Rabaul—Humming with life post-eruption: Peter Routley
The first glimpse of Rabaul after an absence of 35 years was astonishing. Press reports and the occasional visitor had painted a picture of desolation, dust, and permanent destruction. The lovely Rabaul that we had known was, by report, gone. Yet, there it was. Seen from the deck of a very large ship, anchored in Simpson Harbour, Rabaul and the surrounding hills were green, lush and as beautiful as ever. There were buildings, too. Tavurvur, certainly was ash-coloured. Wisps of dust rose from fissures at its base, and in the crater a small white plume of steam lacked menace, but warned. Mt Vulcan, which had erupted at the same time on the other side of the harbour, looked harmless.
In that magnificent harbour, the “Beehives” still loomed out of the water, dangerously. Houses and activity were visible in Matupit, and ten large mother-ship fishing boats lay at anchor. Several other vessels of various sizes were moored at the docks. There is now an important movement of coastal passenger ships around PNG. Without even going ashore, it was obvious that the harbour was still busy, and that the vegetation had recovered completely. Rabaul was still alive.
The ship’s tenders landed us at a little wharf at the site of the former Yacht Club. The black volcanic ash had been dampened for our arrival, there was a marquee and dozens of PMVs waited. Some were for pre-arranged tours, others took passengers on numbered routes round the Gazelle. Fares charged were opportunistic. Entrepreneurs sold bilums, shells, caps made in China, trinkets, fruit, flags, t-shirts, post-cards and books. Pikininis roamed around in their bilas of feathers, grass and shells, posing readily for photographs. Many children had taken the day off from school to enjoy the spectacle. That special Tolai welcoming friendliness was almost palpable.
The Press reports of the eruption damage were correct. There was the Kaivuna Motel still standing but deserted—and the Travelodge with a few squatters in it. The Rabaul Hotel functioned, but most of the buildings on the eastern part of the town no longer existed. The shops had gone along with the New Guinea Club, but a ten-minute walk along a very dusty Mango Avenue and a left turn into Malaguna Road revealed that Rabaul was far from dead.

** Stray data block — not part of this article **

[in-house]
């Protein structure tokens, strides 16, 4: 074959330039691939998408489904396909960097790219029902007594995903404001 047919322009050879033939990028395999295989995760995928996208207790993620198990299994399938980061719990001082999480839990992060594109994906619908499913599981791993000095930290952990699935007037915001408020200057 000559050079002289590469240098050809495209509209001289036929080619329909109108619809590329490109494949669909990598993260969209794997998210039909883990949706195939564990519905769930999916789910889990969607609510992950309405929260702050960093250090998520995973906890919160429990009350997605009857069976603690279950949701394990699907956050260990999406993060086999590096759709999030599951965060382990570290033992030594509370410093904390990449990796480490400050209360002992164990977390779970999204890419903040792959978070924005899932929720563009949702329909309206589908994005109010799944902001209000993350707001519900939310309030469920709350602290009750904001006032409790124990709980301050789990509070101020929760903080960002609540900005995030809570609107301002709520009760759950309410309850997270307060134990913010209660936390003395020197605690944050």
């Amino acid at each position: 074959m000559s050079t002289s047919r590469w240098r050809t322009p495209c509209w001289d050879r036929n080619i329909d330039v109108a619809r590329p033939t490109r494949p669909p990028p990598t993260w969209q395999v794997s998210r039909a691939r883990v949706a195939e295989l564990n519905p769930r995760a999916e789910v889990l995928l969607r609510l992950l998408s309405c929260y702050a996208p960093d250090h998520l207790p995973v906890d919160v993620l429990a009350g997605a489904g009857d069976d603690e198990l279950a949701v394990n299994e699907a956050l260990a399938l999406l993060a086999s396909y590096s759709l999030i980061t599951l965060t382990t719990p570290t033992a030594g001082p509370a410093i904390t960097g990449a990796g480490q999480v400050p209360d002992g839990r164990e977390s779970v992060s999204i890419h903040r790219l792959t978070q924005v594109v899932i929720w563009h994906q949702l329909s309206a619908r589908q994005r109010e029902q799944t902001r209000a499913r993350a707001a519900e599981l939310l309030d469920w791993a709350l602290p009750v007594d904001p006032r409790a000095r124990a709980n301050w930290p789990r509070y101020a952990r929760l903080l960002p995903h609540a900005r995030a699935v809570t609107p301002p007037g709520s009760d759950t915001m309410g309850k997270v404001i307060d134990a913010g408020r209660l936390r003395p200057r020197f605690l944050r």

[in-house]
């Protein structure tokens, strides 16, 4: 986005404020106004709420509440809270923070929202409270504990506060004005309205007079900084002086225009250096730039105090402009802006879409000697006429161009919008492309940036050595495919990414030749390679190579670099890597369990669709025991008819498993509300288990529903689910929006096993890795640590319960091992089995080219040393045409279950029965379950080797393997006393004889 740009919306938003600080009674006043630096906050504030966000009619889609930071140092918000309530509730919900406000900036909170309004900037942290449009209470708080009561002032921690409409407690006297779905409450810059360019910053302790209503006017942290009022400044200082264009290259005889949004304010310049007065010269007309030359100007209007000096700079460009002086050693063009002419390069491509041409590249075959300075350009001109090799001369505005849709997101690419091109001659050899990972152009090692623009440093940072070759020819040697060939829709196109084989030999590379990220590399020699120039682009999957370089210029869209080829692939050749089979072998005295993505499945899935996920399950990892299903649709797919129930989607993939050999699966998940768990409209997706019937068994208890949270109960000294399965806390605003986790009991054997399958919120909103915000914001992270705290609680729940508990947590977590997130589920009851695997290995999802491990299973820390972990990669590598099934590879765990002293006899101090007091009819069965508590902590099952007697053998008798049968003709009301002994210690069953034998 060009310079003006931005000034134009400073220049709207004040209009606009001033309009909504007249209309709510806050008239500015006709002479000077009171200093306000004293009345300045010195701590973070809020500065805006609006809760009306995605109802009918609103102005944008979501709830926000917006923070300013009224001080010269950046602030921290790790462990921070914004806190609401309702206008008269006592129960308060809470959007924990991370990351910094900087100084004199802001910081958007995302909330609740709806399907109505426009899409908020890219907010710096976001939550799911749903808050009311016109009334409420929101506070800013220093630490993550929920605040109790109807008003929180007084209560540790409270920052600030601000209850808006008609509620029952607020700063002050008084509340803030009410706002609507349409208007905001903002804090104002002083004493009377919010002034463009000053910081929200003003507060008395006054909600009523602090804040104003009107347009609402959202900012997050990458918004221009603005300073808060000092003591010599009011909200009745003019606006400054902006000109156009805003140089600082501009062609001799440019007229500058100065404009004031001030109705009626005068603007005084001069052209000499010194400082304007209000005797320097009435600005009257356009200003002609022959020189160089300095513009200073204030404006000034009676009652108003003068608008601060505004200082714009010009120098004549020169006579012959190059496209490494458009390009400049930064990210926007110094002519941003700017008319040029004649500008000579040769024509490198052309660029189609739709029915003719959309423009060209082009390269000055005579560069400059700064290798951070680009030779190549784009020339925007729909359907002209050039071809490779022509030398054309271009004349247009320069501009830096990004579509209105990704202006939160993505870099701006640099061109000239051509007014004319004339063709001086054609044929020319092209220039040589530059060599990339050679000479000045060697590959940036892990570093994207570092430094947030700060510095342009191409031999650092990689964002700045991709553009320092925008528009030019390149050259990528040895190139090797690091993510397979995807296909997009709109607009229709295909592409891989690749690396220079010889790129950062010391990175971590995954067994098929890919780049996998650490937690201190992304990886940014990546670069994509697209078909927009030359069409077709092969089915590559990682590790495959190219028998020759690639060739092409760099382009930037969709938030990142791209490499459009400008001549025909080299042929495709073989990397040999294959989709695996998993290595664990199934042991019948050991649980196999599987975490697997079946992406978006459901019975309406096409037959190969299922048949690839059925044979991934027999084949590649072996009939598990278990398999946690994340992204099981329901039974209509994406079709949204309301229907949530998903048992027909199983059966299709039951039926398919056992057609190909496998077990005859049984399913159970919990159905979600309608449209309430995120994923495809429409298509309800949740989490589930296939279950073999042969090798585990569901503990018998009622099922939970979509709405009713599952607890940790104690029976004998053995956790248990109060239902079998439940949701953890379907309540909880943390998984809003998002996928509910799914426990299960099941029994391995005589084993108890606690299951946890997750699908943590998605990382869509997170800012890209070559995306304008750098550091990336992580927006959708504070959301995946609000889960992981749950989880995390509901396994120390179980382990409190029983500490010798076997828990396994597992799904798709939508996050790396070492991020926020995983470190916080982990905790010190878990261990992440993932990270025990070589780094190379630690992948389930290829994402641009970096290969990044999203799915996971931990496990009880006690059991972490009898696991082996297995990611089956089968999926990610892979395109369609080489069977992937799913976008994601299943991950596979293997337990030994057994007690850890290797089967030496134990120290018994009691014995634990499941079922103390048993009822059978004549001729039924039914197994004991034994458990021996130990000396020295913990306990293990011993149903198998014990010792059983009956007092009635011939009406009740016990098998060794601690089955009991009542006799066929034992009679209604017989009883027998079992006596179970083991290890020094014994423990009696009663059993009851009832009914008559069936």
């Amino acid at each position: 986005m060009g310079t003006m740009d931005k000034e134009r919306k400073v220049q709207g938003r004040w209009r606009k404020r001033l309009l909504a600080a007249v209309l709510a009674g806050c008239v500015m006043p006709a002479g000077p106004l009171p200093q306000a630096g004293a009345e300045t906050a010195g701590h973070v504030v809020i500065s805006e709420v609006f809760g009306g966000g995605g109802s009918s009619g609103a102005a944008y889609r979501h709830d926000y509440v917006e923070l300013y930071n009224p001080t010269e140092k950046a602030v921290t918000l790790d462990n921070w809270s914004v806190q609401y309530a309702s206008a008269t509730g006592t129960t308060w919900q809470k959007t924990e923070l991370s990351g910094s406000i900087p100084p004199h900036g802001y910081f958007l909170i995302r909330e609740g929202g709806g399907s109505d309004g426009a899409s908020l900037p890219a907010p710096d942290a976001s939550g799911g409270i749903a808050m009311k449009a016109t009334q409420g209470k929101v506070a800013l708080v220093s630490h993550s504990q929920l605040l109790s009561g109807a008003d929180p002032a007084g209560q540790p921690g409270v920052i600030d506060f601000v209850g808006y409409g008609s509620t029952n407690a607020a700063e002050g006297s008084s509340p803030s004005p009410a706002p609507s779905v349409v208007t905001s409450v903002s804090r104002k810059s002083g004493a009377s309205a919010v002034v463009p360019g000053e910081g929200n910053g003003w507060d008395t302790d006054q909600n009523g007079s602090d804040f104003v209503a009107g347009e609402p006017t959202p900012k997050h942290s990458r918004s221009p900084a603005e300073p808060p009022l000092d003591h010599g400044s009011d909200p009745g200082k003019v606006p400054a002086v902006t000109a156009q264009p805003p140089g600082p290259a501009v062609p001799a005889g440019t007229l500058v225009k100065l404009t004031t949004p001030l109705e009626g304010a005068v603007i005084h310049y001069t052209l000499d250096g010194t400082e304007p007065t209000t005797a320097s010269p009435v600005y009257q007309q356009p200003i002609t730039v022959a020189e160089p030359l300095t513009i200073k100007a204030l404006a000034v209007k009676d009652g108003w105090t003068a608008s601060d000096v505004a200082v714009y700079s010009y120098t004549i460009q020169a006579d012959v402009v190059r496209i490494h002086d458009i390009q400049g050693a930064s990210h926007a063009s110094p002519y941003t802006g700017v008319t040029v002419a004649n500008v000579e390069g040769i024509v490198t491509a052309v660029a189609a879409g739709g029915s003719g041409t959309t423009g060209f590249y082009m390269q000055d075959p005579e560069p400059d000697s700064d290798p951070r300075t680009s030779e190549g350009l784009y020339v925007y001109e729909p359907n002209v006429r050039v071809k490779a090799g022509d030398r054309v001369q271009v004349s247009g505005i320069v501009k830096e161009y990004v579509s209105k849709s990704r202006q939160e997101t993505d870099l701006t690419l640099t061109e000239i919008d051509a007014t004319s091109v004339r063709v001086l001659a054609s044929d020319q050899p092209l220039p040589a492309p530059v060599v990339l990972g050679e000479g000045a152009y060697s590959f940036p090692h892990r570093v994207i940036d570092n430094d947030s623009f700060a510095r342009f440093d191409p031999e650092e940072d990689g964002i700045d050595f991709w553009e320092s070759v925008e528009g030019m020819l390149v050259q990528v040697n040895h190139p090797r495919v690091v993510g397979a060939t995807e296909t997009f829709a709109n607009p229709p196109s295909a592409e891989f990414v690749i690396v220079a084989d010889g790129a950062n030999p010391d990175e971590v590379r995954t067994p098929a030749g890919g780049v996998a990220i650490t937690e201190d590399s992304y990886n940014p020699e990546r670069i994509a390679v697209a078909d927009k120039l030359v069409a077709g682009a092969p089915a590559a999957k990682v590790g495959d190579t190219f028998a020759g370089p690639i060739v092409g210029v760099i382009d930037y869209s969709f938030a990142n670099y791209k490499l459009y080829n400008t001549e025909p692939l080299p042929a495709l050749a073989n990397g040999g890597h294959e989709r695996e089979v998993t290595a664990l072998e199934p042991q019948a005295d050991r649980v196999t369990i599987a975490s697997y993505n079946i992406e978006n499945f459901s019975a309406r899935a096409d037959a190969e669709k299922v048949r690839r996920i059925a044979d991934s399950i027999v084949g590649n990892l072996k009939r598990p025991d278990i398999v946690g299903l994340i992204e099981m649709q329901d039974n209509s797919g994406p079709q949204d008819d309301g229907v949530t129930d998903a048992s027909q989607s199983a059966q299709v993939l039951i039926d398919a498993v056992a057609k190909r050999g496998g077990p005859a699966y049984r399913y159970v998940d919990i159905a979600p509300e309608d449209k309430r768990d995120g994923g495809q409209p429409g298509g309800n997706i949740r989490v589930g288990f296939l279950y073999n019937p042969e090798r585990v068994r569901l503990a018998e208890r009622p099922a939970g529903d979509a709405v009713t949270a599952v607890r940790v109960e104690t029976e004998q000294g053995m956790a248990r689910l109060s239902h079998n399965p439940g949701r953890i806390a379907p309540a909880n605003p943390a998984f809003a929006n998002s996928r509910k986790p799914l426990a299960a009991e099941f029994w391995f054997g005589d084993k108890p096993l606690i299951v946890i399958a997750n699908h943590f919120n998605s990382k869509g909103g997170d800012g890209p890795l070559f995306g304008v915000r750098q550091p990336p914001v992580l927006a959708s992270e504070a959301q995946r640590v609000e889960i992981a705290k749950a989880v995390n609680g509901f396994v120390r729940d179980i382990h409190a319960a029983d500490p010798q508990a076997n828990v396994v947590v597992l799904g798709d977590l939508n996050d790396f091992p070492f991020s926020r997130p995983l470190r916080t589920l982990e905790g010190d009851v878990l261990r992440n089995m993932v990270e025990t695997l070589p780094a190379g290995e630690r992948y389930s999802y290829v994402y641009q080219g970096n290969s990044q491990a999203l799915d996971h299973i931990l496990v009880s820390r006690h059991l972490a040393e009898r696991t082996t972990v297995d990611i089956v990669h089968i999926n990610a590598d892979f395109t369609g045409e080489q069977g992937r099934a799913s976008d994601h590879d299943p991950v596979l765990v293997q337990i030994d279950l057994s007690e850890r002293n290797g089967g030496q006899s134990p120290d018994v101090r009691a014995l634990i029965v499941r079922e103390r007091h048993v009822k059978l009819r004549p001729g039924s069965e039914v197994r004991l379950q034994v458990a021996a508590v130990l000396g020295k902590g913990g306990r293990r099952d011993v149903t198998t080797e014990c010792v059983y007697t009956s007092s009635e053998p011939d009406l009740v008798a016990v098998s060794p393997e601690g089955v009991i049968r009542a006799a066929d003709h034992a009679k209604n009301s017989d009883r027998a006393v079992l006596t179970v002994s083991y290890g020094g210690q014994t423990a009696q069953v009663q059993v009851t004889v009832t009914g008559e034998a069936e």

A large new market replaced the old one: PMVs waited in an orderly manner to ply their numbered routes: #1 to Kokopo, #7 to Matupit, #6 in the direction of the vulcanological observatory. Various businesses appeared to be flourishing and the area thronged with people.
Around the corner, with a view of QM2 in the harbour, lay Mal Tech with 1000 students (300 boarders). Notices (ignored by the hopeful) on the Administration block asserted that no more students could be admitted. The compound had been re-furbished at a cost of several millions of dollars. Under the leadership of Mrs Eva Magaga it was conducting all of its normal courses as well as housing Keravat National High School students during the renovation of their compound. In an attempt to prepare young people for employment, short courses (6 months) in tourism/hospitality, computing, and auto mechanics amongst other things were also being offered. The school hummed with life.
From Mal Tech the Tolai “grape-vine” began operating (nowadays by mobile phone). In rapid succession I had the privilege of again seeing some of my former Keravat National High School students from 1975-1977. The first was Anthony Lilo (Manager of Bridgestone Tyres) then Frank Turpat, manager of Westpac Bank in Kopopo. Dulcie Wartovo (née Piniau) and Puline Puipui are now teaching at OLSH, Kokopo, another school with no vacancies, and as it always was, a model of effective teaching and learning: large classes but lovely girls.
Keravat town is growing in size and importance as an administrative centre for the Gazelle. The buildings of the National High School are under repair by a small army of tradesmen. The role of the school from 2013 will be the same as it was in the 70s: to educate exceptionally talented students from all parts of P.N.G. En route to and at Keravat we met Isimal Puipui, Ehab Pidal and Philip Kapotis who are all typical of their generation of Keravat N.H. School students who have made significant contributions to an independent P.N.G. Not the least of these was a former School Captain, Akulia Tubal, Administrator for the East New Britain Provincial Government who nobly rose from his sick-bed to greet me at the Queen Emma International Hotel at Kokopo.
Eruptions notwithstanding, Rabaul is alive and well. Plans are being made to re-build at least parts of the town. Lacking only a couple of major bridges, the road from Kimbe, via Bialla to Kokopo and Rabaul—the New Britain Highway—is almost completed. Interestingly, this completion is not seen as a universal blessing in the Gazelle because it will facilitate movement of “bad people” from Kimbe.
The Tolai “love for country” and progressive spirit are still strongly evident. The welcome which awaits visitors is as warm and genuine as it ever was. Excellent tourist accommodation is available on the Gazelle and cruise-ships call there regularly. The Rabaul renaissance is worth seeing.